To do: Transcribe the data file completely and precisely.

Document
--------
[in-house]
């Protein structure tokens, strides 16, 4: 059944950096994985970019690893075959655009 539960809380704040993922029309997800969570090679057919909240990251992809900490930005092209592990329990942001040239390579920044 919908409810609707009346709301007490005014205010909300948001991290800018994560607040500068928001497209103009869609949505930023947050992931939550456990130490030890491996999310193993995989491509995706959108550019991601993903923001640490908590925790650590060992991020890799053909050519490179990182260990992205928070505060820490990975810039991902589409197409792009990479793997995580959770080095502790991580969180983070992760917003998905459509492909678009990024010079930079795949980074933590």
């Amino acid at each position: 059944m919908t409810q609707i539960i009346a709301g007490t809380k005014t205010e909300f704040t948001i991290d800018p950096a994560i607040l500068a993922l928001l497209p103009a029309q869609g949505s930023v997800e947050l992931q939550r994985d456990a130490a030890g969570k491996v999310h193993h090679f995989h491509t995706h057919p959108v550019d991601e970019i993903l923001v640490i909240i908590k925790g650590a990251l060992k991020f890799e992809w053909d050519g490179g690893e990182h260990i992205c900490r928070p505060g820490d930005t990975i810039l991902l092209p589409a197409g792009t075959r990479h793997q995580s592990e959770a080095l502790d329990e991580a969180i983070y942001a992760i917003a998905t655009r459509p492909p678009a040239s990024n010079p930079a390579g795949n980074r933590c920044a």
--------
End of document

[in-house]
């Protein structure tokens, strides 16, 4: 059944950096994985970019690893075959655009 539960809380704040993922029309997800969570090679057919909240990251992809900490930005092209592990329990942001040239390579920044 919908409810609707009346709301007490005014205010909300948001991290800018994560607040500068928001497209103009869609949505930023947050992931939550456990130490030890491996999310193993995989491509995706959108550019991601993903923001640490908590925790650590060992991020890799053909050519490179990182260990992205928070505060820490990975810039991902589409197409792009990479793997995580959770080095502790991580969180983070992760917003998905459509492909678009990024010079930079795949980074933590």
């Amino acid at each position: 059944m919908t409810q609707i539960i009346a709301g007490t809380k005014t205010e909300f704040t948001i991290d800018p950096a994560i607040l500068a993922l928001l497209p103009a029309q869609g949505s930023v997800e947050l992931q939550r994985d456990a130490a030890g969570k491996v999310h193993h090679f995989h491509t995706h057919p959108v550019d991601e970019i993903l923001v640490i909240i908590k925790g650590a990251l060992k991020f890799e992809w053909d050519g490179g690893e990182h260990i992205c900490r928070p505060g820490d930005t990975i810039l991902l092209p589409a197409g792009t075959r990479h793997q995580s592990e959770a080095l502790d329990e991580a969180i983070y942001a992760i917003a998905t655009r459509p492909p678009a040239s990024n010079p930079a390579g795949n980074r933590c920044a």